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By Robin Allen MSPH, RDN, LDN

Halloween but for some people the scariest time of the year is “The Holidays”, especially if you are struggling with obesity, diabetes, pre-diabetes, high blood pressure and heart disease.  Cocktail parties, office parties, dinners, entertaining, and “forbidden” foods are everywhere!  The temptation is sometimes too much to overcome.  Holidays can be wonderful or can be a time of great anxiety for people because it is so focused on food.

People often do gain weight during the holidays, but how much weight? In 2000, a study of 195 adults showed an average holiday weight gain of between .75 pounds (lb.) and 1 lb.  However, 14% of those studied gained 5 lb. or more! In this study, those who were overweight or obese gained more holiday pounds than those who were normal weight.  Another study indicated the average weight gain between Thanksgiving and New Year’s is between .4-1.5 kg (.8 lb. to 3.3 lb.).  Some people reported gaining up to 4.1 Kg (9.02 lb.).  The range of weight gain was large and increased in adults who are already overweight or obese.  Compounding this seasonal weight gain is the tendency not to lose the weight despite those New Year’s resolutions.  Holiday weight gain is one factor contributing to the obesity epidemic.

There are many resources that give tips for facing the holidays.  I have gathered some of my favorites that I have used with patients and clients over the years and added some other interesting ones I found.  Maybe these tips will help you in your practice or with your own family.

  • Keep exercising. A study indicated that those people who participated in 150 minutes/week of moderate exercise were less likely to gain fat mass. Lack of physical activity is one reason that people have problems managing diabetes and weight during the holidays. Off from work or school? Use this extra time to do some physical activity.
  • Treat all evening events as your Dinner. Don’t plan on going out to eat later.  No matter what your good intentions are you will always eat more calories than you intended according to Brian Wansink.
  • Don’t go starving to a party. Have a protein rich snack before a party that keeps you feeling full, more satisfied and in control.
  • Scan the buffet before you begin. Only choose your favorites.  You do not have to sample one of everything, especially if you can get it any time of year.
  • Use smaller plates. Research has shown that the bigger the plate, the more food you will eat.  You can reduce your intake by 15%-45% by using smaller plates or even just a napkin.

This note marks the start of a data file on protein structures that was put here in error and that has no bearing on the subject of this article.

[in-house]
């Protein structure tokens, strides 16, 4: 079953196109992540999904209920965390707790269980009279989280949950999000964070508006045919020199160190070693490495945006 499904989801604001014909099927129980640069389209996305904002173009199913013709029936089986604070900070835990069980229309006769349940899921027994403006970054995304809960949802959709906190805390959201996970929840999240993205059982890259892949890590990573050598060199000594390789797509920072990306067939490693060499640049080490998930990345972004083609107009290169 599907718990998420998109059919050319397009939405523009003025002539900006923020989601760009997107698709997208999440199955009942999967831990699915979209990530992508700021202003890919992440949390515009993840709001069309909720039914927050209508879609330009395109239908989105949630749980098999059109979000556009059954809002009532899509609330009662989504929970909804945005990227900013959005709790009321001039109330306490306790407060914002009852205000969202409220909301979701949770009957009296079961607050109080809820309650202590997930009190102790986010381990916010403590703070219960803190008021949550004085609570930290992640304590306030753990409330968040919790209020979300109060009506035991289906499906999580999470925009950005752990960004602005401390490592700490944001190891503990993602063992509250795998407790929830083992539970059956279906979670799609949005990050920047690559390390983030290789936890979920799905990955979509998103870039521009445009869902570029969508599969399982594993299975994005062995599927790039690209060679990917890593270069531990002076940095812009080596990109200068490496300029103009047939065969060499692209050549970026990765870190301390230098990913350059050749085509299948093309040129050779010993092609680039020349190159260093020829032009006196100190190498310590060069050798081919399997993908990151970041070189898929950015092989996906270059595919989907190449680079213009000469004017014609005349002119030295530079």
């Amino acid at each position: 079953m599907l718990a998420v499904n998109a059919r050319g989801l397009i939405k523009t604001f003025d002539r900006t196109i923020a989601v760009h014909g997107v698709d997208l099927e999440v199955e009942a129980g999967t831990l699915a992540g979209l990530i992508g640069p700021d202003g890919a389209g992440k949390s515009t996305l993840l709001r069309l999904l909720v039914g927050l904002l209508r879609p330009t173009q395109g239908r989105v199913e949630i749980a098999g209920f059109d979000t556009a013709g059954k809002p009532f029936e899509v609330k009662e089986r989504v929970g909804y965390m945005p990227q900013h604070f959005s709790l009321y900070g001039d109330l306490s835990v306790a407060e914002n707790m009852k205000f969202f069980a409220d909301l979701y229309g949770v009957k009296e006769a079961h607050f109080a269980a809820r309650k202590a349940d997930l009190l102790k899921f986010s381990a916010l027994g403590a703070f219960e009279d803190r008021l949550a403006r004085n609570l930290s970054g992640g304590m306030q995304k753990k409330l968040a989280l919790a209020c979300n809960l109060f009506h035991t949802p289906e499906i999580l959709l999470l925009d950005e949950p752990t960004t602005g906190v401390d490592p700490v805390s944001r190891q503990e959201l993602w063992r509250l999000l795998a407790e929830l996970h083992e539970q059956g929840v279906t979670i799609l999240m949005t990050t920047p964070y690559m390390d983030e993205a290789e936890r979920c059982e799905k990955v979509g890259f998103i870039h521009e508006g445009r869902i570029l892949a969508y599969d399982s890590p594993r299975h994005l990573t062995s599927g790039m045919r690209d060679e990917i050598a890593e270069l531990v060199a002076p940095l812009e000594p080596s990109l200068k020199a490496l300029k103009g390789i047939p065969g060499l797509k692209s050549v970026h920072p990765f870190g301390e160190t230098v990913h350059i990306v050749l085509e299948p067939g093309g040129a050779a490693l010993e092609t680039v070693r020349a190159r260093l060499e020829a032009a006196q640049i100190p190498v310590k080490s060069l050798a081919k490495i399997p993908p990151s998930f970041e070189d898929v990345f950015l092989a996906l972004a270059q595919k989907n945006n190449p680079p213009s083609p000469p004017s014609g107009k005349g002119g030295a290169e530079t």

• Fill your plate with veggies, skip the dip, but enjoy the low-calorie salsa.
  • Don’t hover around the buffet. Enjoy the conversation, not the food.
  • Go easy on the beverages especially the ones containing alcohol. Alcohol can lessen inhibitions and induce overeating. Eggnog contains an average of 340+ calories per cup and even more with alcohol. Alternate alcohol with water.
  • Bring sugar-free mints, gum or your toothbrush. Clean, fresh breath can slow down or stop those food cravings.
  • Bring your own healthy dish to a holiday gathering.
  • Go for the passed Hors d ‘Oeuvres. People tend to eat more from buffets than from passed trays, and the best food is usually passed.
  • Choose lower-calorie and healthy festive foods. Go for crudités, lean deli meats, chicken kebabs, boiled shrimp (22 calories for four large shrimp), and vegetables.
  • Try healthier versions of your favorite holiday foods. Many times the casserole will taste just as good with fat-free or light sour cream instead of regular? Can you steam green beans instead of sautéing in butter?

What are your tips for navigating the holidays?  What tips do you give to your patients?


Wansink, B. Slim by Design: Mindless Eating Solutions. HarperCollins Publishers, New York, N.Y. 2013

Roberts SB, Mayer J. Holiday weight gain: fact or fiction? Nutr Rev. 2000;58:378-379. Accessed November 16, 2015.

Nutrition 411 Accessed November 16, 2015

Tips for Healthy Holiday Eating by Greta Macaire R.D.  Accessed November 16, 2015 Accessed November 16, 2015 Accessed November 16, 2015 Accessed November 16, 2015 Accessed November 16, 2015

This post was written by Robin Allen, a member of OneOp (MFLN) Nutrition and Wellness team that aims to support the development of professionals working with military families.  Find out more about the OneOp Nutrition and Wellness concentration on our website, on Facebook, on Twitter, and LinkedIn.

Day 359 The strawberry Santa Army Dec. 25, 2013